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House passes bill to help diplomats, officials hit with Havana Syndrome

Episodes of the condition include that of a diplomat in Vietnam last month ahead of Vice President Kamala Harris’ visit.
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WASHINGTON — A long-delayed bill to provide financial support to U.S. government personnel believed to be suffering from Havana Syndrome is headed to President Joe Biden’s desk after the House passed it Tuesday.

The Helping American Victims Afflicted by Neurological Attacks Act, or HAVANA Act, is one of the most significant pieces of legislation passed to date to address the mysterious health incidents that have affected U.S. diplomats, spies and other workers since at least 2016, which remain unsolved. It would allow the federal government to pay those with brain injuries.

The Senate passed the bill June 7, and it faced multiple delays in the House. Although the White House has not said explicitly whether Biden will sign it, he has supported additional efforts to investigate Havana Syndrome’s cause and origins and to provide more support to Americans dealing with it.

Sen. Susan Collins, R-Maine, who helped craft the bipartisan bill, said she had spoken with some of the victims of what she said were “heinous attacks.”

“Far too many Havana Syndrome victims have had to battle the bureaucracy to receive care for their debilitating injuries,” said Collins, who wrote the bill with Sen. Jeanne Shaheen, D-N.H., and the leaders of the Senate Intelligence Committee, Democrat Mark Warner of Virginia and Republican Marco Rubio of Florida.

In a statement provided to NBC News, a group of U.S. government employees who have reported Havana Syndrome incidents said they were grateful to Congress for its unanimous support and urged Biden to sign it swiftly.

"We encourage our respective agencies to allow impacted officers to be part of the solution to the bureaucratic roadblocks that have plagued the last 5 years," the employees said. "The passage of the HAVANA Act is an important step, but it is only a step, and we will work with Congress and the Administration to build out and sustain the effort begun here."

NBC News reported that diplomats affected by Havana Syndrome voiced frustration over continuing challenges in getting medical care and benefits in a tense hourlong conversation with Secretary of State Antony Blinken this month. It was the first time Blinken had met with the cohort of affected diplomats from Cuba and China.

At least 200 Americans have come forward to describe possible cases of Havana Syndrome, NBC News reported last week, as part of a wave of new reports that Western officials say include newly identified incidents around the world. Nearly half of the potential cases involve CIA officers or their relatives, about 60 involve military employees or relatives, and about 50 were tied to the State Department, two officials said.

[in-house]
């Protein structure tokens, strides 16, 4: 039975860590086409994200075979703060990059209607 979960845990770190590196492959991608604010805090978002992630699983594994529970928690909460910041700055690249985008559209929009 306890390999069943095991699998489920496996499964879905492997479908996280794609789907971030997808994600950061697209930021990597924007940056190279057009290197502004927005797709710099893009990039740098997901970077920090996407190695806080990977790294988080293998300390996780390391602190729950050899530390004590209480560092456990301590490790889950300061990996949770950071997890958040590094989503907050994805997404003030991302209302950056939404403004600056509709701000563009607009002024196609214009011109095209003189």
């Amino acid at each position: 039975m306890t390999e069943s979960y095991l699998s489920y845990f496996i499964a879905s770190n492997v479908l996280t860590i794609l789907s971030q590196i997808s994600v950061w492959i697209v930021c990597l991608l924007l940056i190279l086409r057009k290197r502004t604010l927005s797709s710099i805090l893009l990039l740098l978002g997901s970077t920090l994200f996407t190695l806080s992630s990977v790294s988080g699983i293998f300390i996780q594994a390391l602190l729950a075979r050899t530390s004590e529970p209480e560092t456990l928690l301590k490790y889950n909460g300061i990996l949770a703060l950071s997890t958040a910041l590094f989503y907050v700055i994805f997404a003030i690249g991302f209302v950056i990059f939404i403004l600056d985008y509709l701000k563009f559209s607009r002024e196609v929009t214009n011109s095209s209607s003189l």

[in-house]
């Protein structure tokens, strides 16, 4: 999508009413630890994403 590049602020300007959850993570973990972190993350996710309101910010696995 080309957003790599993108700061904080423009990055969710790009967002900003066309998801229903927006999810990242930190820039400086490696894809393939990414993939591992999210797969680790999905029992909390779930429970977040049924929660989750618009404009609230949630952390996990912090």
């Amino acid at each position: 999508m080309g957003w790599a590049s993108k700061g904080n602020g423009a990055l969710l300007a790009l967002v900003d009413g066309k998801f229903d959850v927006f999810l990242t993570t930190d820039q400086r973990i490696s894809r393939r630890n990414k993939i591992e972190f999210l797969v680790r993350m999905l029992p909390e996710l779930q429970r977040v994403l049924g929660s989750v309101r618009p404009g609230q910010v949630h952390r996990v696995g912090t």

They include at least one diplomat in Vietnam last month just ahead of Vice President Kamala Harris’ visit and a CIA official who was traveling in India this month with CIA Director William Burns.

The first incidents of the syndrome “medically confirmed” by the U.S. government were in Havana in 2016 and 2017. The U.S. later evacuated diplomats from China and confirmed that at least one American serving there was affected. In recent years, reports of cases have proliferated, with potential incidents cropping up on every continent except Antarctica, including in the U.S.

More recently, U.S. officials have noticed an alarming increase in cases in Western Europe, some of them in NATO allies Austria and Germany, officials have said. The increase in cases in developed, democratic counties with close security relationships with the U.S. has raised further concerns about the ability of a perpetrator to carry out the attacks potentially anywhere in the world with impunity.

Many U.S. workers thought to be suffering from Havana Syndrome reported hearing a loud sound and feeling pressure in their heads. In some cases, they experienced dizziness, unsteady gait and visual disturbances. Many suffered long-term debilitating effects.

Under the HAVANA Act, the CIA director and the secretary of state would be authorized to pay employees with brain injuries and required to craft rules to ensure “fair and equitable” treatment.

For years, those who have come forward reporting potential Havana Syndrome have complained about immense bureaucratic hurdles to getting proper medical care. They have also faulted a workers' compensation system that they say failed them because it was not designed to address invisible brain attacks or to account for the types of amorphous cognitive, neurological and physical symptoms experienced by those with Havana Syndrome.

Four years after the incidents first became public and U.S. diplomats serving in Cuba were deemed to have suffered “targeted attacks,” the federal government says it still has not determined a definitive source or cause. The government’s leading theory is that the Americans were hit by directed microwave energy, which a National Academies of Science report said last year was consistent with observed brain injuries.

The U.S. intelligence community has long viewed Russia as a likely culprit; Russia’s government has steadfastly denied involvement.

Rubio, an outspoken critic of Cuba who has argued that the incidents could not have occurred on the island without the government’s knowledge, urged Biden on Tuesday to sign the bill immediately. He said there was “no doubt that the victims who have suffered brain injuries must be provided with adequate care and compensation.”

“It is critical that our government continues the investigation to hold accountable those behind these attacks and that we immediately respond,” Rubio said.